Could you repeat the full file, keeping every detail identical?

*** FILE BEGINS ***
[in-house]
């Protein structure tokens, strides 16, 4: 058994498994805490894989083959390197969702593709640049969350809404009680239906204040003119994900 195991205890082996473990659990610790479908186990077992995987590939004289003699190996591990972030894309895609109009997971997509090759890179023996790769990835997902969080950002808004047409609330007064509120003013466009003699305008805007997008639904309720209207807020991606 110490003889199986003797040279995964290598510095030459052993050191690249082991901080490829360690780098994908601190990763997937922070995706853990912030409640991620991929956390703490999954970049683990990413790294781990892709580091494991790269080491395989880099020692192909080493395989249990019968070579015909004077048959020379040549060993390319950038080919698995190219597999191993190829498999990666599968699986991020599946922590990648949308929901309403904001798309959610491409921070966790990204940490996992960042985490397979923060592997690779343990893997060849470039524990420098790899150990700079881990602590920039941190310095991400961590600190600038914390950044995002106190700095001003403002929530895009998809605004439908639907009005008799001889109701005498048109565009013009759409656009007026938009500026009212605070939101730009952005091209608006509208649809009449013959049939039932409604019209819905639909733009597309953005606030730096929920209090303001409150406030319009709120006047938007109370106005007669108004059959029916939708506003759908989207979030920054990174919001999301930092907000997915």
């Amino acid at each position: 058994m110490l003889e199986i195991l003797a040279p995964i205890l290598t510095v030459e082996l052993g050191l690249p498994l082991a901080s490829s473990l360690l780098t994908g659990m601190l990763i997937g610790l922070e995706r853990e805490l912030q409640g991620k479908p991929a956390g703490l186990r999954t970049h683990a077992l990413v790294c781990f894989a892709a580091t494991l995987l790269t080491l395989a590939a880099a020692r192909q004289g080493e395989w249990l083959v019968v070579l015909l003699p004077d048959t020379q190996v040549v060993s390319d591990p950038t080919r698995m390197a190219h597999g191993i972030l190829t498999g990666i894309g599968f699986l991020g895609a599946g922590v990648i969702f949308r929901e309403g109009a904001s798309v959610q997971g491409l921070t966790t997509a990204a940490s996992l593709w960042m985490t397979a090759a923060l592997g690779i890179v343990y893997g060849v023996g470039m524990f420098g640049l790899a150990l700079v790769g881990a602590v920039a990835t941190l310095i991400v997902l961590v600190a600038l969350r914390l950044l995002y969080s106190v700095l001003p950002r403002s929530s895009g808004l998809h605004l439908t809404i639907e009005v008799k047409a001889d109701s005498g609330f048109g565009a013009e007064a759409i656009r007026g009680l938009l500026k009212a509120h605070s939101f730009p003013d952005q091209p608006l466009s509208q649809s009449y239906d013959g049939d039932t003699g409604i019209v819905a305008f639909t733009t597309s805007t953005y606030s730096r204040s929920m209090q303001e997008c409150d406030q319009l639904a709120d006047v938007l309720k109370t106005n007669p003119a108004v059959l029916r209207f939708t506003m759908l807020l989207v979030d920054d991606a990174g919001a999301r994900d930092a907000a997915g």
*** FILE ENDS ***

[in-house]
């Protein structure tokens, strides 16, 4: 058994498994805490894989083959390197969702593709640049969350809404009680239906204040003119994900 195991205890082996473990659990610790479908186990077992995987590939004289003699190996591990972030894309895609109009997971997509090759890179023996790769990835997902969080950002808004047409609330007064509120003013466009003699305008805007997008639904309720209207807020991606 110490003889199986003797040279995964290598510095030459052993050191690249082991901080490829360690780098994908601190990763997937922070995706853990912030409640991620991929956390703490999954970049683990990413790294781990892709580091494991790269080491395989880099020692192909080493395989249990019968070579015909004077048959020379040549060993390319950038080919698995190219597999191993190829498999990666599968699986991020599946922590990648949308929901309403904001798309959610491409921070966790990204940490996992960042985490397979923060592997690779343990893997060849470039524990420098790899150990700079881990602590920039941190310095991400961590600190600038914390950044995002106190700095001003403002929530895009998809605004439908639907009005008799001889109701005498048109565009013009759409656009007026938009500026009212605070939101730009952005091209608006509208649809009449013959049939039932409604019209819905639909733009597309953005606030730096929920209090303001409150406030319009709120006047938007109370106005007669108004059959029916939708506003759908989207979030920054990174919001999301930092907000997915």
């Amino acid at each position: 058994m110490l003889e199986i195991l003797a040279p995964i205890l290598t510095v030459e082996l052993g050191l690249p498994l082991a901080s490829s473990l360690l780098t994908g659990m601190l990763i997937g610790l922070e995706r853990e805490l912030q409640g991620k479908p991929a956390g703490l186990r999954t970049h683990a077992l990413v790294c781990f894989a892709a580091t494991l995987l790269t080491l395989a590939a880099a020692r192909q004289g080493e395989w249990l083959v019968v070579l015909l003699p004077d048959t020379q190996v040549v060993s390319d591990p950038t080919r698995m390197a190219h597999g191993i972030l190829t498999g990666i894309g599968f699986l991020g895609a599946g922590v990648i969702f949308r929901e309403g109009a904001s798309v959610q997971g491409l921070t966790t997509a990204a940490s996992l593709w960042m985490t397979a090759a923060l592997g690779i890179v343990y893997g060849v023996g470039m524990f420098g640049l790899a150990l700079v790769g881990a602590v920039a990835t941190l310095i991400v997902l961590v600190a600038l969350r914390l950044l995002y969080s106190v700095l001003p950002r403002s929530s895009g808004l998809h605004l439908t809404i639907e009005v008799k047409a001889d109701s005498g609330f048109g565009a013009e007064a759409i656009r007026g009680l938009l500026k009212a509120h605070s939101f730009p003013d952005q091209p608006l466009s509208q649809s009449y239906d013959g049939d039932t003699g409604i019209v819905a305008f639909t733009t597309s805007t953005y606030s730096r204040s929920m209090q303001e997008c409150d406030q319009l639904a709120d006047v938007l309720k109370t106005n007669p003119a108004v059959l029916r209207f939708t506003m759908l807020l989207v979030d920054d991606a990174g919001a999301r994900d930092a907000a997915g």